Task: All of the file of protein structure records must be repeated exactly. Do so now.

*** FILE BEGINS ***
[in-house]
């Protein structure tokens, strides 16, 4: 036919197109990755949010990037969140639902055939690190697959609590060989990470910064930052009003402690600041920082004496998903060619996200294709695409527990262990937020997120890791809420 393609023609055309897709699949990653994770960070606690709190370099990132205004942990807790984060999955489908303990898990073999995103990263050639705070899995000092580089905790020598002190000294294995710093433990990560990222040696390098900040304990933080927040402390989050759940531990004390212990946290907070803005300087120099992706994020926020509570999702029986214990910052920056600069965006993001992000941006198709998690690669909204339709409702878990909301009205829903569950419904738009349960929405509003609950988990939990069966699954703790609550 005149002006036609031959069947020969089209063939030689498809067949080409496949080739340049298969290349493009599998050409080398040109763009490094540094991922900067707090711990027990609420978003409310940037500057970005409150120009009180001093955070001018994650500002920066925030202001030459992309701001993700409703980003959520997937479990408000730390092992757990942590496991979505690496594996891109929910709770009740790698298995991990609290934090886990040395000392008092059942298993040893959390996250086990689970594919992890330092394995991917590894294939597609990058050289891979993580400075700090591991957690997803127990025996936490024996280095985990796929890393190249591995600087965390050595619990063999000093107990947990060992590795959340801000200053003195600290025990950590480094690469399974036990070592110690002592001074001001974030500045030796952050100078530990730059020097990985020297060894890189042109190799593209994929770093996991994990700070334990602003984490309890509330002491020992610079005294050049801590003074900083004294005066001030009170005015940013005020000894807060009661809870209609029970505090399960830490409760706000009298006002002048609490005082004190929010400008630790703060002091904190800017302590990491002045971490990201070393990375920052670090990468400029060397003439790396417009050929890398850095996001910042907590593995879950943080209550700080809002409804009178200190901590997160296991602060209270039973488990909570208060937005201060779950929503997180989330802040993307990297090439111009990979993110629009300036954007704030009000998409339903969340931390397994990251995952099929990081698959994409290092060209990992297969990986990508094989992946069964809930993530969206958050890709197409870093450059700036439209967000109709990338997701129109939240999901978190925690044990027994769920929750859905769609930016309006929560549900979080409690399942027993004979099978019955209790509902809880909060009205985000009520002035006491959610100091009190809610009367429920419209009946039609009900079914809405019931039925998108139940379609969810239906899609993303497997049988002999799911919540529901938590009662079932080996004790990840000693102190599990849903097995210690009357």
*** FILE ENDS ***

[in-house]
């Protein structure tokens, strides 16, 4: 036919197109990755949010990037969140639902055939690190697959609590060989990470910064930052009003402690600041920082004496998903060619996200294709695409527990262990937020997120890791809420 393609023609055309897709699949990653994770960070606690709190370099990132205004942990807790984060999955489908303990898990073999995103990263050639705070899995000092580089905790020598002190000294294995710093433990990560990222040696390098900040304990933080927040402390989050759940531990004390212990946290907070803005300087120099992706994020926020509570999702029986214990910052920056600069965006993001992000941006198709998690690669909204339709409702878990909301009205829903569950419904738009349960929405509003609950988990939990069966699954703790609550 005149002006036609031959069947020969089209063939030689498809067949080409496949080739340049298969290349493009599998050409080398040109763009490094540094991922900067707090711990027990609420978003409310940037500057970005409150120009009180001093955070001018994650500002920066925030202001030459992309701001993700409703980003959520997937479990408000730390092992757990942590496991979505690496594996891109929910709770009740790698298995991990609290934090886990040395000392008092059942298993040893959390996250086990689970594919992890330092394995991917590894294939597609990058050289891979993580400075700090591991957690997803127990025996936490024996280095985990796929890393190249591995600087965390050595619990063999000093107990947990060992590795959340801000200053003195600290025990950590480094690469399974036990070592110690002592001074001001974030500045030796952050100078530990730059020097990985020297060894890189042109190799593209994929770093996991994990700070334990602003984490309890509330002491020992610079005294050049801590003074900083004294005066001030009170005015940013005020000894807060009661809870209609029970505090399960830490409760706000009298006002002048609490005082004190929010400008630790703060002091904190800017302590990491002045971490990201070393990375920052670090990468400029060397003439790396417009050929890398850095996001910042907590593995879950943080209550700080809002409804009178200190901590997160296991602060209270039973488990909570208060937005201060779950929503997180989330802040993307990297090439111009990979993110629009300036954007704030009000998409339903969340931390397994990251995952099929990081698959994409290092060209990992297969990986990508094989992946069964809930993530969206958050890709197409870093450059700036439209967000109709990338997701129109939240999901978190925690044990027994769920929750859905769609930016309006929560549900979080409690399942027993004979099978019955209790509902809880909060009205985000009520002035006491959610100091009190809610009367429920419209009946039609009900079914809405019931039925998108139940379609969810239906899609993303497997049988002999799911919540529901938590009662079932080996004790990840000693102190599990849903097995210690009357």